The Jet Propulsion Laboratory (JPL) currently manages the overall NMP for the agency. The process of formulating an NMP mission, outlined above, was established by them. Certain Earth Observing missions have been assigned to GSFC as lead center. EO-1 was managed at GSFC, making it the EO-1 performing center. Overall program management was provided by the NMP/EO Program Office at the Goddard Space Flight Center (GSFC). Dr. Bryant Cramer is the EO-1 Program Manager, Mr. Dale Schulz was the EO-1 Mission Manager, and Dr. Stephen Ungar is the EO-1 Mission Scientist.

Mission Status
The EO-1 Mission was approved for flight on March 22, 1996 by the Earth Science Enterprise at NASA HQ and was launched on a Delta II rocket from Vandenberg Air Force Base on November 21, 2000. EO-1 was launched into a polar orbit with an equatorial crossing time of 10:03 a.m. (descending node), an altitude of 705 km, an inclination of 98.2 deg., and an orbital period of 98 minutes. The mission had a design life of 18 months and a nominal life of 12 months.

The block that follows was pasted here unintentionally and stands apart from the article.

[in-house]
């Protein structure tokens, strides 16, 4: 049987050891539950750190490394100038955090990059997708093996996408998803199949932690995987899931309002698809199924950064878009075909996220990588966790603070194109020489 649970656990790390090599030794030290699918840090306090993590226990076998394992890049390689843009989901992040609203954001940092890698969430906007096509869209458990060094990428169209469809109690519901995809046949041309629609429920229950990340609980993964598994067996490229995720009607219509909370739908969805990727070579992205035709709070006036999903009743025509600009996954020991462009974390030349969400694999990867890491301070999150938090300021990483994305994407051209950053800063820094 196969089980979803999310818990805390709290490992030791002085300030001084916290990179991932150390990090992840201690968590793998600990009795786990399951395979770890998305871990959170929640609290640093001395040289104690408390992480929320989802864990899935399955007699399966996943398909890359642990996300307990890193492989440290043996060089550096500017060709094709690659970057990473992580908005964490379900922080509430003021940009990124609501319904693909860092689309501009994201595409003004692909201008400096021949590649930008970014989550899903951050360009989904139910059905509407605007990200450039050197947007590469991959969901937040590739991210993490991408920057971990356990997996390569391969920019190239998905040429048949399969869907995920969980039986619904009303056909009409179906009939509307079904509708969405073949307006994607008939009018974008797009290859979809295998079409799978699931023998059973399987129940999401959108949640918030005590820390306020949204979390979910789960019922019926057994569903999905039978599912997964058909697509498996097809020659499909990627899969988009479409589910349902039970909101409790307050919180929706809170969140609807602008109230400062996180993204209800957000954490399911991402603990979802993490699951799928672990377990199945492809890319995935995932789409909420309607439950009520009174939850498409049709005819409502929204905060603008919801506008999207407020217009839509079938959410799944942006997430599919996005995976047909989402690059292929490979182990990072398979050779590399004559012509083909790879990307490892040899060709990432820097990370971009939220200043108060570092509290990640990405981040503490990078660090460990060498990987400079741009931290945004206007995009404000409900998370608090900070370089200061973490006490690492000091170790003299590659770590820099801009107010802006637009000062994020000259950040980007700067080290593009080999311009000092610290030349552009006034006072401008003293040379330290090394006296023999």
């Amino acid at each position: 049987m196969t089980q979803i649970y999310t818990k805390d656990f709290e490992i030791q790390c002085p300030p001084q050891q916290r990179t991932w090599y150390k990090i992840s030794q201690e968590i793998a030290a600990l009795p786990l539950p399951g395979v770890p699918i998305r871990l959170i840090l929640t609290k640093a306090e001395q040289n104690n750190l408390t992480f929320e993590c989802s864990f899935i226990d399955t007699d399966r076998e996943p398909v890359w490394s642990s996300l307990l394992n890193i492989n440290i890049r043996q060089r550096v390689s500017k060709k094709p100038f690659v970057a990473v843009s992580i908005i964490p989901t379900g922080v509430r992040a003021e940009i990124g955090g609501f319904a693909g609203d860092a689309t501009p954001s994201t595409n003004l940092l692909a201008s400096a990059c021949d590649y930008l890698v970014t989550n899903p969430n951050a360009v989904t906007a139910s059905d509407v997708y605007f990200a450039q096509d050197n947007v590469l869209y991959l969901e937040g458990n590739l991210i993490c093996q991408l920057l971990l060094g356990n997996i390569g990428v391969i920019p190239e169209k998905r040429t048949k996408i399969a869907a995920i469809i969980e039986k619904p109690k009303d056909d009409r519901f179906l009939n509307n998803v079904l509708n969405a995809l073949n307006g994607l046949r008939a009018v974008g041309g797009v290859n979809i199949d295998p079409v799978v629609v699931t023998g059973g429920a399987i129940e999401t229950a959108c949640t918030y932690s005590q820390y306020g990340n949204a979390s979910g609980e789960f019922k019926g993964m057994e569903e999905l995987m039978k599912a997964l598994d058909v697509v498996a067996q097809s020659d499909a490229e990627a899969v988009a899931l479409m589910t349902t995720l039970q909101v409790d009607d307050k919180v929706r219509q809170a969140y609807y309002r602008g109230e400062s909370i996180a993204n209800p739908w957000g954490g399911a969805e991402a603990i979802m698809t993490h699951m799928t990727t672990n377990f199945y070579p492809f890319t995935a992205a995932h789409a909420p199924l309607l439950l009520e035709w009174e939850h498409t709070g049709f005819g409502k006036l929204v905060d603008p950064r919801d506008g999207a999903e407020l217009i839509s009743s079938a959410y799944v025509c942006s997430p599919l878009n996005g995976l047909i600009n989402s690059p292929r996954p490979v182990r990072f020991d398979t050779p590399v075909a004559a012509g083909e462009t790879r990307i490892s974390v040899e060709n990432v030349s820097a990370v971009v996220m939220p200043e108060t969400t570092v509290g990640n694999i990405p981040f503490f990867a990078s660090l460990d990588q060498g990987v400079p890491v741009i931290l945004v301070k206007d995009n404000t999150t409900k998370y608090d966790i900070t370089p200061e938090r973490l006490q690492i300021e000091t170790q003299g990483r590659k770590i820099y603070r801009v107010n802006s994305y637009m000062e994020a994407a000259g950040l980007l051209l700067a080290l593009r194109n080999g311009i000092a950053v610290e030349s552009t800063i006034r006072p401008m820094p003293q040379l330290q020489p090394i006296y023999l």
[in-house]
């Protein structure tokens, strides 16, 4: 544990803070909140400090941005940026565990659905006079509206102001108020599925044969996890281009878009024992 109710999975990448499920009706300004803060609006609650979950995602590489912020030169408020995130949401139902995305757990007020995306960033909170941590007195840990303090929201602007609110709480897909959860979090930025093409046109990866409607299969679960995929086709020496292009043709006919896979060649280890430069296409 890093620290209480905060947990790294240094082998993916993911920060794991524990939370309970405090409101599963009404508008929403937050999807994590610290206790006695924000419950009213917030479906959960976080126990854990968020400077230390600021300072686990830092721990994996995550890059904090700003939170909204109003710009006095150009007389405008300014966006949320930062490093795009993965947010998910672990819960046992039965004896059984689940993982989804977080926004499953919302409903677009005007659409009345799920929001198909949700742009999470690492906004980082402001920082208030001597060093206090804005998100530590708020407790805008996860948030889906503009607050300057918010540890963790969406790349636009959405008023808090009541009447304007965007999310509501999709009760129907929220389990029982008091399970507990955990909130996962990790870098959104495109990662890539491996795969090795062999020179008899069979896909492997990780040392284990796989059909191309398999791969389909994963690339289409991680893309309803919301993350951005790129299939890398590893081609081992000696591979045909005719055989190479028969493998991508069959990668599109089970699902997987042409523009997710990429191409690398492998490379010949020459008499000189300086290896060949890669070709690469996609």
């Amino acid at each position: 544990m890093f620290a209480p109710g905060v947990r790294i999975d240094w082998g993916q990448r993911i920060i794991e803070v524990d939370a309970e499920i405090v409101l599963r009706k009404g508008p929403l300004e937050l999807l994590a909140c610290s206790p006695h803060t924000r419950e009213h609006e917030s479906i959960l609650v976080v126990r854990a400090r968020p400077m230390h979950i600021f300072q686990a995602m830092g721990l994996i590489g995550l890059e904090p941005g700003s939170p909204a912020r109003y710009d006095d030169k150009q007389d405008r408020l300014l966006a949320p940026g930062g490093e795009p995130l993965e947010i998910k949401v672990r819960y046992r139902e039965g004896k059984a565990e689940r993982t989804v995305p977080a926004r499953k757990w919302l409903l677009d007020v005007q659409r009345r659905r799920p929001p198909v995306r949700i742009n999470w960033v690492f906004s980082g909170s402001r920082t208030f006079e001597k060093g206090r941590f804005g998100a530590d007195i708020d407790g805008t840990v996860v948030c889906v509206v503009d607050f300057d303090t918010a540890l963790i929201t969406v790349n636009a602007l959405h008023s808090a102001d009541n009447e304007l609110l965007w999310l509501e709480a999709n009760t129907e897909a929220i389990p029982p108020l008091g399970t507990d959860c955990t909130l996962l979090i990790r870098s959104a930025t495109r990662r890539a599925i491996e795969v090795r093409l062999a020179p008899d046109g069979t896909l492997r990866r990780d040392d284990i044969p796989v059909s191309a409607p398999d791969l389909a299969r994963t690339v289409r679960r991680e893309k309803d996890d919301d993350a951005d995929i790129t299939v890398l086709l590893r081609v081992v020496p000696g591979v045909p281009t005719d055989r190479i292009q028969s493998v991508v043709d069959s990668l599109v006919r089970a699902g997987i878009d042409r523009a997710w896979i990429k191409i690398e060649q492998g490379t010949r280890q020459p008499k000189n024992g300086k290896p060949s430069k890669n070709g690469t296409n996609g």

Baseline operations consisted of 5-7 ground station passes per day transmitting both S-and X-band data to stations in Norway and Alaska. Science data was transmitted by X-band at up to 120 Gbits per day which corresponds typically to 5-7 Data Collection Events (DCEs) each day at 105 Mb/s rate. Housekeeping data, as well as backup science data, is transmitted by S-band at up to 2 Mb/s. This downlink results in up to 200 Mbits of housekeeping data per day and up to 5 Gbits per day of backup science data.

Technologies within the NMP that are selected to fly on a certain missions are divided into three categories depending on their assigned role on a given validation flight.

EO-1 Technologies

Category 1 technologies are considered crucial to the flight. Should one encounter difficulty, the flight will be delayed and/or restructured to accommodate it.

Category II technologies proceed in parallel with an alternative approach based on a conventional technology. If the new technology encounters difficulty, then it is removed from the flight and the flight proceeds with the shadowing conventional technology. These technologies often represent an essential function in one of the instrument(s) or on the spacecraft.